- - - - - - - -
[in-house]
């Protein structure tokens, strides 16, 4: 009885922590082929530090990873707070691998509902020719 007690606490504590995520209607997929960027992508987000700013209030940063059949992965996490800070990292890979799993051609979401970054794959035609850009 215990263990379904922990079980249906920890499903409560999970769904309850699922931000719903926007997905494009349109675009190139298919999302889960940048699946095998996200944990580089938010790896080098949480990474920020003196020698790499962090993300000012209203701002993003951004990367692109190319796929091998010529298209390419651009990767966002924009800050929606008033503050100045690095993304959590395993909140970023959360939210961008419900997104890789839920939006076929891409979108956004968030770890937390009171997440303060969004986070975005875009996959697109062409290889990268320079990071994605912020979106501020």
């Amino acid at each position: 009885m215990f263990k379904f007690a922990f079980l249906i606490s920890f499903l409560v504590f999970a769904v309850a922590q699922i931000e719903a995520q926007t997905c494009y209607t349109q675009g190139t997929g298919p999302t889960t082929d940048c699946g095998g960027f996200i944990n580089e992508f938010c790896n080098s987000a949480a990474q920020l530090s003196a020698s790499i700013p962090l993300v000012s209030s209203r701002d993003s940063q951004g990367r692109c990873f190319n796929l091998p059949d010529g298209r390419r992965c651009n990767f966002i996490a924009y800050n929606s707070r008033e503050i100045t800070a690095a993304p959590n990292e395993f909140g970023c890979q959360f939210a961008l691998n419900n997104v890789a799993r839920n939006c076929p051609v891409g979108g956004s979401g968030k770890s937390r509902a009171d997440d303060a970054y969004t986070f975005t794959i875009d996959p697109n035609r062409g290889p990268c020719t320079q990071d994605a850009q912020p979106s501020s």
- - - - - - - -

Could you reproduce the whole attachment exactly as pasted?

[in-house]
């Protein structure tokens, strides 16, 4: 009885922590082929530090990873707070691998509902020719 007690606490504590995520209607997929960027992508987000700013209030940063059949992965996490800070990292890979799993051609979401970054794959035609850009 215990263990379904922990079980249906920890499903409560999970769904309850699922931000719903926007997905494009349109675009190139298919999302889960940048699946095998996200944990580089938010790896080098949480990474920020003196020698790499962090993300000012209203701002993003951004990367692109190319796929091998010529298209390419651009990767966002924009800050929606008033503050100045690095993304959590395993909140970023959360939210961008419900997104890789839920939006076929891409979108956004968030770890937390009171997440303060969004986070975005875009996959697109062409290889990268320079990071994605912020979106501020």
């Amino acid at each position: 009885m215990f263990k379904f007690a922990f079980l249906i606490s920890f499903l409560v504590f999970a769904v309850a922590q699922i931000e719903a995520q926007t997905c494009y209607t349109q675009g190139t997929g298919p999302t889960t082929d940048c699946g095998g960027f996200i944990n580089e992508f938010c790896n080098s987000a949480a990474q920020l530090s003196a020698s790499i700013p962090l993300v000012s209030s209203r701002d993003s940063q951004g990367r692109c990873f190319n796929l091998p059949d010529g298209r390419r992965c651009n990767f966002i996490a924009y800050n929606s707070r008033e503050i100045t800070a690095a993304p959590n990292e395993f909140g970023c890979q959360f939210a961008l691998n419900n997104v890789a799993r839920n939006c076929p051609v891409g979108g956004s979401g968030k770890s937390r509902a009171d997440d303060a970054y969004t986070f975005t794959i875009d996959p697109n035609r062409g290889p990268c020719t320079q990071d994605a850009q912020p979106s501020s």